Friday 3 February 2017

Afro Leo

Zulu and Maasai nations spearhead TK initiatives

In South Africa, the Traditional Knowledge Bill (or more accurately the Protection, Promotion, Development and Management of Indigenous Knowledge Systems Bill) was again in the spotlight in December 2016 after the National Assembly’s Science and Technology Committee called for written submissions. The deadline for those submissions was 16 December 2016.

The Traditional Knowledge Bill is the second dedicated piece of legislation in the last five years in South Africa to allow traditional communities the means to effectively commercialise their indigenous knowledge. The first was the Intellectual Property Laws Amendment Act which was signed by President Zuma in December 2013 but which is not yet in force because of a delay in producing associated regulations.

In East Africa, the protection of traditional knowledge has been in play for at least the last decade. In 2009, for example, the Kenya Intellectual Property Institute set The Traditional Knowledge and Genetic Resources Unit to address the issues. More recently, an article appeared in Quartz highlighting the Maasai's efforts to get their brand back through a Washington based non profit group.

"The Maasai are saying that companies borrowing traditional designs and patterns of cloth and beading, as well as their name, should pay for the privilege or desist, just as Burberry would demand." according to the article.

In late January Zulu IP Holdings (Pty) Limited, acting on a mandate from King Goodwill Zwelethini, took further steps to assist the Zulu Nation protect and nurture its heritage and indigenous knowledge systems. It has appointed a foundation (the Ingqumunga Royal Foundation) created to best serve the Zulu nation, as its beneficiary.

“Until recently, Zulu cultural heritage has enjoyed little formal protection or central management and has been exploited not only in South Africa but beyond its borders. For example, use of Zulu imagery and expressions on theme parks, video games, airports, food and beverages across the world have allowed others not only to profit from the culture of the Zulu nation but to change the perception of it, because it has been uncontrolled”, says the King.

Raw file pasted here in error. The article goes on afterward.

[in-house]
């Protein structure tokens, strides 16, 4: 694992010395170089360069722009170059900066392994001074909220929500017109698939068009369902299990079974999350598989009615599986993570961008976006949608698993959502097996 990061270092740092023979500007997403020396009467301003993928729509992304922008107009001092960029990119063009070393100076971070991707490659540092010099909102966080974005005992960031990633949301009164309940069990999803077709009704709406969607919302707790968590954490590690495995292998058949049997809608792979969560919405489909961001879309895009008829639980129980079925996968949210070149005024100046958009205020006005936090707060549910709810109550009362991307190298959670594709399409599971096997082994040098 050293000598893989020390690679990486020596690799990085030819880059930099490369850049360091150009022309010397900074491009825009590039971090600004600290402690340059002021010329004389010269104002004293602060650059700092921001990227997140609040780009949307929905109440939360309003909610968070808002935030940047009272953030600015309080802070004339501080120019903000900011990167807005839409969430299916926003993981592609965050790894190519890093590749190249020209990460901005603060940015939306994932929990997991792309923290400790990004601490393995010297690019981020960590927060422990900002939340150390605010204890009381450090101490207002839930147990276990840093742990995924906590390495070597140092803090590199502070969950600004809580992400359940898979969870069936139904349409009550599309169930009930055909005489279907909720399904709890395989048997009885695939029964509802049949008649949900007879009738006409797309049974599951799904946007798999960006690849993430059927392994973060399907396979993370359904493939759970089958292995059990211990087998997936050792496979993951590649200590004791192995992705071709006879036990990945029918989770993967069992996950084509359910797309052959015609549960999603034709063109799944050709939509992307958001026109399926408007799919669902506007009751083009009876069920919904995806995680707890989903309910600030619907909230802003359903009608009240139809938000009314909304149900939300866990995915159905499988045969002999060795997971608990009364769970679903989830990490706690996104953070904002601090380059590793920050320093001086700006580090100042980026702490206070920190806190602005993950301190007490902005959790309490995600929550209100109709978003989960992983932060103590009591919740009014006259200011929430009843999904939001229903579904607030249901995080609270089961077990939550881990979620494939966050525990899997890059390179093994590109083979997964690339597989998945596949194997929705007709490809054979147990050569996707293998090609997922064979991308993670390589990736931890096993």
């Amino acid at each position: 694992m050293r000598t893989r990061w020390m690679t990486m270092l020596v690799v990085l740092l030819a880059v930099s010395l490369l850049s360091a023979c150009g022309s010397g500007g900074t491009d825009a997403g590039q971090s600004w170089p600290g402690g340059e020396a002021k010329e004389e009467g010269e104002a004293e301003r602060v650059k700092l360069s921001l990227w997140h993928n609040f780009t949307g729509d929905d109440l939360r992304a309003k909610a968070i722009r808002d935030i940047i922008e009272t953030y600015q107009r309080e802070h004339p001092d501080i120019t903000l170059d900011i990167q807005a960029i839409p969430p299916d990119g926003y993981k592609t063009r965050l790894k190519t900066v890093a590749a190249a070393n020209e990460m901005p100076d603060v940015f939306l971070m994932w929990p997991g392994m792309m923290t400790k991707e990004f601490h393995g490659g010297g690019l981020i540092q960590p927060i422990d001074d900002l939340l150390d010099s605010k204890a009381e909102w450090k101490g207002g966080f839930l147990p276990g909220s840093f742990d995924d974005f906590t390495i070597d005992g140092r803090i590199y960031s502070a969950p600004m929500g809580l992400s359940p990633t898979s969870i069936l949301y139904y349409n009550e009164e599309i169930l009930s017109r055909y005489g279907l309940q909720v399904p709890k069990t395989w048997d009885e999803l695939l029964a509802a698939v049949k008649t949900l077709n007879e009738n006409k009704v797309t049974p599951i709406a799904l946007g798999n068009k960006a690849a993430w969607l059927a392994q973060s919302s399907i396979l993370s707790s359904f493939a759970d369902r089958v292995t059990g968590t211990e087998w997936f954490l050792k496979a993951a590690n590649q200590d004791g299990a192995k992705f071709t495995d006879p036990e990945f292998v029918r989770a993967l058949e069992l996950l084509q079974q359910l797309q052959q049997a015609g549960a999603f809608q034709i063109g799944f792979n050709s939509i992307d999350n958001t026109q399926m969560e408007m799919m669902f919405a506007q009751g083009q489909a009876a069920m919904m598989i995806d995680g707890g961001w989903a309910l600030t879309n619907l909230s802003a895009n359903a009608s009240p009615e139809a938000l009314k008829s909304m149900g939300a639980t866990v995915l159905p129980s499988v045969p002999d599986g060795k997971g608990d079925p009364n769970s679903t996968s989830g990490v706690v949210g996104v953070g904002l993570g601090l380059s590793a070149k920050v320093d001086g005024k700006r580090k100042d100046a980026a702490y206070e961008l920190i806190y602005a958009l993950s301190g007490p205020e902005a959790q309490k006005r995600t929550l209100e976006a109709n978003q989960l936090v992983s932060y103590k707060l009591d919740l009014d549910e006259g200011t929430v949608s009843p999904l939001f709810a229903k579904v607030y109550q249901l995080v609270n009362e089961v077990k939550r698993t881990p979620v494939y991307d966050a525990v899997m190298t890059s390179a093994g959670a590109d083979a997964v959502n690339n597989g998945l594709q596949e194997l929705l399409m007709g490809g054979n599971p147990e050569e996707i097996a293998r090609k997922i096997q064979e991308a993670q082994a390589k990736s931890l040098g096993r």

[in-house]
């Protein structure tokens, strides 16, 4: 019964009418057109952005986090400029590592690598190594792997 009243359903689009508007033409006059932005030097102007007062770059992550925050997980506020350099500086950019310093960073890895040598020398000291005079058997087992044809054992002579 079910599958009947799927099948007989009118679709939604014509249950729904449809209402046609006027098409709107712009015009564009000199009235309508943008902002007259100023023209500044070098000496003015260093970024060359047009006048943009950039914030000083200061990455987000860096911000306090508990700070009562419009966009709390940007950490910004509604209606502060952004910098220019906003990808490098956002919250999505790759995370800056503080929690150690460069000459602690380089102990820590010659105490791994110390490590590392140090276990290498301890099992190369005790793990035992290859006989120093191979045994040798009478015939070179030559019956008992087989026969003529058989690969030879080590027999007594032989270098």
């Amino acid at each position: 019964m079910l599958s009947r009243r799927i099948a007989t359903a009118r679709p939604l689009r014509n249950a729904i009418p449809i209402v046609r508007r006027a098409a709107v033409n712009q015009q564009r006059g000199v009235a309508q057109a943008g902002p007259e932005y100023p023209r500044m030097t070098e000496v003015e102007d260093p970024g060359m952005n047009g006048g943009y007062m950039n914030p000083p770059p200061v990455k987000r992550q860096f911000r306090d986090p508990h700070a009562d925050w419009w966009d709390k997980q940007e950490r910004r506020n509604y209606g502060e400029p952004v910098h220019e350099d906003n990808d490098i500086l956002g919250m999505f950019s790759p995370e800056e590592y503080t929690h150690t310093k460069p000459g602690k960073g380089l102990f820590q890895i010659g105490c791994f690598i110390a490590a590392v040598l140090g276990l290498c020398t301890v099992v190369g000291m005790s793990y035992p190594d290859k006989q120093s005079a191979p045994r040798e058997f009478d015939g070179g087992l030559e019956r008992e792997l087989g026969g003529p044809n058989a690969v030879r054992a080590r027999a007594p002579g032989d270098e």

Zulu IP Holdings has devised an IP strategy to "put the genie back in the bottle" according to fellow blogger Darren Olivier and has already achieved success in commercialising Zulu IP through the appointment of Bayede Marketing (Pty) Ltd to commercialise and create value from the distinctly Zulu greeting "Hail the King" - BAYEDE - and a Royal certification. He tells me that there is a dedicated website explaining the position.

The Maasai Intellectual Property Initiative was set up by Light Years IP to educate and explain why it is necessary for users of Maasai imagery, expressions and association to pay royalties to the Maasai people. They estimate that millions are owed to them.

Kenya's legal protection for traditional knowledge is enshrined in legislation that came into force last year.

The Zulu and Maasai nations are mooted as Africa's most powerful potential brands. The Zulu nation, although largely based in South Africa's province of Kwazulu-Natal which is home to the royal household, is said to have over 30 million followers that spread throughout most of sub-Saharan Africa. The Maasai are fewer in number and famous for their customs and dress.

Afro Leo

Afro Leo

Subscribe via email (you'll be added to our Google Group)